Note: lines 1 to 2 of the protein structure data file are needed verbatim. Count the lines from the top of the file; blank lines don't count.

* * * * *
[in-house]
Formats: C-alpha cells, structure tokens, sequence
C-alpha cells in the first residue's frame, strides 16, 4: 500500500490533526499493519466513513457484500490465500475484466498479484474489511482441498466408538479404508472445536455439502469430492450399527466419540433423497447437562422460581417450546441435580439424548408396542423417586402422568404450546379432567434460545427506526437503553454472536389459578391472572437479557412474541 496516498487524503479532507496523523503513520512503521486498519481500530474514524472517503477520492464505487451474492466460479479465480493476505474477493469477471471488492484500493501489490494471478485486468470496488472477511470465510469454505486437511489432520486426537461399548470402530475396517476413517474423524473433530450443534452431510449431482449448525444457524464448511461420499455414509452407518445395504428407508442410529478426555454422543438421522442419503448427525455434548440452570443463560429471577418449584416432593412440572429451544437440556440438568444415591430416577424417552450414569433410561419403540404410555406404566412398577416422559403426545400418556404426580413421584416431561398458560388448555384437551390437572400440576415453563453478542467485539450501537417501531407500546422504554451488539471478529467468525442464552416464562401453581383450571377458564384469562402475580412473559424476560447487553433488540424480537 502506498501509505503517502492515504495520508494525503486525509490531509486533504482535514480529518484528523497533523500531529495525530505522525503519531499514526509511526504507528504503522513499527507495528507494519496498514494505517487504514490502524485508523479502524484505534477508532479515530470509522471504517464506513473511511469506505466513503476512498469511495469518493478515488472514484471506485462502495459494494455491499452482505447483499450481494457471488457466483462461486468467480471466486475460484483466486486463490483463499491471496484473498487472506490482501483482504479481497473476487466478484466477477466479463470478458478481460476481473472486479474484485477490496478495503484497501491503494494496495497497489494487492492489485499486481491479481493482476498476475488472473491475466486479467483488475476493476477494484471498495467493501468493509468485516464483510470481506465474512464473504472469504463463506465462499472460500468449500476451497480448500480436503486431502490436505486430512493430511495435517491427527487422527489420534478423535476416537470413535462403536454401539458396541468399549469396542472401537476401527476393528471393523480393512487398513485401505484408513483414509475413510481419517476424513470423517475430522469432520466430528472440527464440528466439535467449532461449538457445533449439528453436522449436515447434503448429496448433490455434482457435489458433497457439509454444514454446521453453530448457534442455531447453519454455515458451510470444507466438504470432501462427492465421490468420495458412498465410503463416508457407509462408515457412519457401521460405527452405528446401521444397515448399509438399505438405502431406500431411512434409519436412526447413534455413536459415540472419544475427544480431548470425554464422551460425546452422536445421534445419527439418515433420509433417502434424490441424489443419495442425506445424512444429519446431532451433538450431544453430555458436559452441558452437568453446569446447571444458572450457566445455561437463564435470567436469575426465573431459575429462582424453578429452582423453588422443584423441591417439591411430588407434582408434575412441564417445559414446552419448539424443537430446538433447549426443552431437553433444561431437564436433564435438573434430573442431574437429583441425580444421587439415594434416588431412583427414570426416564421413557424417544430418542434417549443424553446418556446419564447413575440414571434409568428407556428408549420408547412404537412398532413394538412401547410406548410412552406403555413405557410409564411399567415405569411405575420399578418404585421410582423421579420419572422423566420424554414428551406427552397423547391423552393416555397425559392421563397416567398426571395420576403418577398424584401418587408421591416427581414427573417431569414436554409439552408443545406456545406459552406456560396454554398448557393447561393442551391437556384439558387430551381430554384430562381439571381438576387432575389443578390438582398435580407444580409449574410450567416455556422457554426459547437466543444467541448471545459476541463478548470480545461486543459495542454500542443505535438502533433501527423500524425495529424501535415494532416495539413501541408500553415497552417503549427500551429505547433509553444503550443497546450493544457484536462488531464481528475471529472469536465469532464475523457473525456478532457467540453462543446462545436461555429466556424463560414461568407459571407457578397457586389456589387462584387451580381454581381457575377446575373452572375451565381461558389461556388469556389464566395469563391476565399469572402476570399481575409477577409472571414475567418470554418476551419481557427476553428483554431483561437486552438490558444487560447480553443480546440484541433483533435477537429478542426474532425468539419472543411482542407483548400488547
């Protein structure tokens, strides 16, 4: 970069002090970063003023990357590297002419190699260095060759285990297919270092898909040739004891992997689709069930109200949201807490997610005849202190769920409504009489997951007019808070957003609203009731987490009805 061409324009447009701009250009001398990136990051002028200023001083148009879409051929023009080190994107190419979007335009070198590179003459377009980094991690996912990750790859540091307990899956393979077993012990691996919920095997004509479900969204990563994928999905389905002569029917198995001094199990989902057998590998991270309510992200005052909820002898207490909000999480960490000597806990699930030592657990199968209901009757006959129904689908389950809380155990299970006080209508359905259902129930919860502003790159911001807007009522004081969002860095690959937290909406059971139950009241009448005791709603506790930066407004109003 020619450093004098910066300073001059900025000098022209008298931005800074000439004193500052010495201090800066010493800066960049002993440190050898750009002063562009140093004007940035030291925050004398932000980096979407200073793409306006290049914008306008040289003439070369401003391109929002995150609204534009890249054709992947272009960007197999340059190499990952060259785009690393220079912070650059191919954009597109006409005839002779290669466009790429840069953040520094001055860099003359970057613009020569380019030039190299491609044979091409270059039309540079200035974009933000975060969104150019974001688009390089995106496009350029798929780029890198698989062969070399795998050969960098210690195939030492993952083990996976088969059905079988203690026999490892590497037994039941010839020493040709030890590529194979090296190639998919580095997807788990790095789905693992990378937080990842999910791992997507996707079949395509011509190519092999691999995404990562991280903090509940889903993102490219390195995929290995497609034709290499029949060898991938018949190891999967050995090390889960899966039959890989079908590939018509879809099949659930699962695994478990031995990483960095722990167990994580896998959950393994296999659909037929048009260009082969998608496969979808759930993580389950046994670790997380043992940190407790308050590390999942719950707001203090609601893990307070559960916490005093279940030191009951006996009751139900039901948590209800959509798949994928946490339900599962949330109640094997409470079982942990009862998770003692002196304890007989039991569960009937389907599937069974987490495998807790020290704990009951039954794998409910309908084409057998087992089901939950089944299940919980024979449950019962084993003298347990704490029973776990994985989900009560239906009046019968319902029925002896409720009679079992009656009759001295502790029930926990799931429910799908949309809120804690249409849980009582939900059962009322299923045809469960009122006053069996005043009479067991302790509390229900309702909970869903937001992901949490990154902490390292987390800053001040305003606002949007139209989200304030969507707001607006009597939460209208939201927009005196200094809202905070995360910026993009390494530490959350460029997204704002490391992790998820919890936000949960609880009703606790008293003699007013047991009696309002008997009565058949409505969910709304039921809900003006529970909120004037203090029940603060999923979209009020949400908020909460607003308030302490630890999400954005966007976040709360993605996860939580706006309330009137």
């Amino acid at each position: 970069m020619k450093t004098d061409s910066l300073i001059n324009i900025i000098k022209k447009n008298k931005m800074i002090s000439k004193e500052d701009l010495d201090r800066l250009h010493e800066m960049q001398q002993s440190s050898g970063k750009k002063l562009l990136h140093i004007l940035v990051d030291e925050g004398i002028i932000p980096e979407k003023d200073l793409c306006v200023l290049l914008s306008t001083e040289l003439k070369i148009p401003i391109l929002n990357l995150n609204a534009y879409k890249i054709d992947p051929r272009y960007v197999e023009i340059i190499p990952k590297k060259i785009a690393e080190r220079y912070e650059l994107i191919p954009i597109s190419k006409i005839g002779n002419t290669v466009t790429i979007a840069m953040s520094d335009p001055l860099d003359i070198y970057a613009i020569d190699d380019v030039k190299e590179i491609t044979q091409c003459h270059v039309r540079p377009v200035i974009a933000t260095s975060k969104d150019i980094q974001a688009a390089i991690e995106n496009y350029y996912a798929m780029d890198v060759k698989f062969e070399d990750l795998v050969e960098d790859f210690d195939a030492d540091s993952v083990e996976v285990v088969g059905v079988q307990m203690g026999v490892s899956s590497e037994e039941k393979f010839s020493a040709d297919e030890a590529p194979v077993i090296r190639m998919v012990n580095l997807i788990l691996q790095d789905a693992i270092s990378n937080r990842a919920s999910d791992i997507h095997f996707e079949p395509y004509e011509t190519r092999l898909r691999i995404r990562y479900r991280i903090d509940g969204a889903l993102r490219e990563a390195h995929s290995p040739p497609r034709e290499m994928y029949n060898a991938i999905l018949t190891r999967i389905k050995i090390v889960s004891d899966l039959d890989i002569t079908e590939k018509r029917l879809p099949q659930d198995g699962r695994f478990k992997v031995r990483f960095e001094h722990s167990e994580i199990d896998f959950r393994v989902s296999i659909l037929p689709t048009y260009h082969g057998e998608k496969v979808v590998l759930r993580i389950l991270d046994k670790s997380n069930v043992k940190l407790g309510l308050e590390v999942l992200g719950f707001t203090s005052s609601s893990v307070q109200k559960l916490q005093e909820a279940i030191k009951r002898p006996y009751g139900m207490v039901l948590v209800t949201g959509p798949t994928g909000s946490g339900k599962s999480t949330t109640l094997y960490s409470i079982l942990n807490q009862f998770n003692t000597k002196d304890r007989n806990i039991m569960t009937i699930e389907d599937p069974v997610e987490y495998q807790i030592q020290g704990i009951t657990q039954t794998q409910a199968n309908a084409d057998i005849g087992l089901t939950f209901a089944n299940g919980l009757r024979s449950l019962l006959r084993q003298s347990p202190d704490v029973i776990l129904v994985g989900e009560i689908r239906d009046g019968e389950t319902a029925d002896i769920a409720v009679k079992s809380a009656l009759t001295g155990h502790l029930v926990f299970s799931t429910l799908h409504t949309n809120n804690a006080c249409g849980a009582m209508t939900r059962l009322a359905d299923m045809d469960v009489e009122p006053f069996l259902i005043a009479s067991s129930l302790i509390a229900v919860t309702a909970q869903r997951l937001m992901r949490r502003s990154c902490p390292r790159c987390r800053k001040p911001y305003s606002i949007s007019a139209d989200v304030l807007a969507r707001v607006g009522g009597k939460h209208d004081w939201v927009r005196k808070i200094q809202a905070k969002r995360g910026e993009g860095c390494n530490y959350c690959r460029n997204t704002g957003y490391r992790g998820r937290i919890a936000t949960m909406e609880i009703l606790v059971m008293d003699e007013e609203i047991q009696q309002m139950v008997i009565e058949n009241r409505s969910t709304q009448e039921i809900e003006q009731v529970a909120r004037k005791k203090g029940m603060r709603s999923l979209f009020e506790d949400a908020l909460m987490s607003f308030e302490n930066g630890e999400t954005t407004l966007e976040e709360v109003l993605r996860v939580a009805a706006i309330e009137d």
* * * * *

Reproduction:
[in-house]
Formats: C-alpha cells, structure tokens, sequence